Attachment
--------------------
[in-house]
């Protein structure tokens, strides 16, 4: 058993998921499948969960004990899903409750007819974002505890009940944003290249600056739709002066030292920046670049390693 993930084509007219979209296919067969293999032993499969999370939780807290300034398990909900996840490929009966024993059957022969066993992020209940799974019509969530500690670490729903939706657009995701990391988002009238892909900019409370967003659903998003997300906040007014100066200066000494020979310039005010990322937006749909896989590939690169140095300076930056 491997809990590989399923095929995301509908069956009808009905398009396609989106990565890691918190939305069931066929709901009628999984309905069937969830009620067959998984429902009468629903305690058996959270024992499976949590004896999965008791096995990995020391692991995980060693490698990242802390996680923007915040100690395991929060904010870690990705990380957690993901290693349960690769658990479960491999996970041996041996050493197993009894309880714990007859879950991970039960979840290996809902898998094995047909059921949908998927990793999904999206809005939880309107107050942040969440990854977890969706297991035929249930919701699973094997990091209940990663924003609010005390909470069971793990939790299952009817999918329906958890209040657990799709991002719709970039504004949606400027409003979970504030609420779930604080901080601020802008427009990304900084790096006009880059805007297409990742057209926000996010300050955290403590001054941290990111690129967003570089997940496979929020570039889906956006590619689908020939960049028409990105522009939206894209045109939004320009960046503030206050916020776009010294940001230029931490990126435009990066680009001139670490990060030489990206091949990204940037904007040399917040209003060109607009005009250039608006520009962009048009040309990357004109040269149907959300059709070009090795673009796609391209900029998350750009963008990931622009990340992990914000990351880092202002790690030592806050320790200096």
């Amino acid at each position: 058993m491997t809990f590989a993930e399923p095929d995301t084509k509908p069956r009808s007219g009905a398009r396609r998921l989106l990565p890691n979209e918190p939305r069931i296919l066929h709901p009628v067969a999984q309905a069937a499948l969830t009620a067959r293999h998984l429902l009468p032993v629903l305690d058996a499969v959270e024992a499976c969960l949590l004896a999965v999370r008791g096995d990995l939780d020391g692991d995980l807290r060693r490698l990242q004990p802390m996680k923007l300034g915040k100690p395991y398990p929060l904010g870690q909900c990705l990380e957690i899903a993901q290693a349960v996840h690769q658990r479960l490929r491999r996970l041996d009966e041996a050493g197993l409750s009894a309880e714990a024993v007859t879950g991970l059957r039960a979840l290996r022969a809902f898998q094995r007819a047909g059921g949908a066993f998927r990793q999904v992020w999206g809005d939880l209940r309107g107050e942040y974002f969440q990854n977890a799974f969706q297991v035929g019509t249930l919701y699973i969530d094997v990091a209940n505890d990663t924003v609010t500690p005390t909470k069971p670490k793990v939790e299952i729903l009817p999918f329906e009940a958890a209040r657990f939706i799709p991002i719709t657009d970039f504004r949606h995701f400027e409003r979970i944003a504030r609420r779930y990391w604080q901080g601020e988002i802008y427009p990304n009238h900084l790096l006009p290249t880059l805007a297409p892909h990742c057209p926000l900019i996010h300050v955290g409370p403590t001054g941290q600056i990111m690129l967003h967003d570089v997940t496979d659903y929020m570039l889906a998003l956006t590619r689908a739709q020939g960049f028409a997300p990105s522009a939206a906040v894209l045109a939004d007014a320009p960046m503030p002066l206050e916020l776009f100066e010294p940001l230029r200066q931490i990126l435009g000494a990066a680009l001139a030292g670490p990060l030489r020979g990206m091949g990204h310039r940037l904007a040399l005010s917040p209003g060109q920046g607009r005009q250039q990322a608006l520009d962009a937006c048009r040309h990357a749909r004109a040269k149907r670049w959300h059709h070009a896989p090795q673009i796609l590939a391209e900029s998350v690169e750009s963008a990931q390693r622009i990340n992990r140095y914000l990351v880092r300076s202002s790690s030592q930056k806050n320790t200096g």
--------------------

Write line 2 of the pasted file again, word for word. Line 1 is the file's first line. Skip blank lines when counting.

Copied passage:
């Protein structure tokens, strides 16, 4: 058993998921499948969960004990899903409750007819974002505890009940944003290249600056739709002066030292920046670049390693 993930084509007219979209296919067969293999032993499969999370939780807290300034398990909900996840490929009966024993059957022969066993992020209940799974019509969530500690670490729903939706657009995701990391988002009238892909900019409370967003659903998003997300906040007014100066200066000494020979310039005010990322937006749909896989590939690169140095300076930056 491997809990590989399923095929995301509908069956009808009905398009396609989106990565890691918190939305069931066929709901009628999984309905069937969830009620067959998984429902009468629903305690058996959270024992499976949590004896999965008791096995990995020391692991995980060693490698990242802390996680923007915040100690395991929060904010870690990705990380957690993901290693349960690769658990479960491999996970041996041996050493197993009894309880714990007859879950991970039960979840290996809902898998094995047909059921949908998927990793999904999206809005939880309107107050942040969440990854977890969706297991035929249930919701699973094997990091209940990663924003609010005390909470069971793990939790299952009817999918329906958890209040657990799709991002719709970039504004949606400027409003979970504030609420779930604080901080601020802008427009990304900084790096006009880059805007297409990742057209926000996010300050955290403590001054941290990111690129967003570089997940496979929020570039889906956006590619689908020939960049028409990105522009939206894209045109939004320009960046503030206050916020776009010294940001230029931490990126435009990066680009001139670490990060030489990206091949990204940037904007040399917040209003060109607009005009250039608006520009962009048009040309990357004109040269149907959300059709070009090795673009796609391209900029998350750009963008990931622009990340992990914000990351880092202002790690030592806050320790200096």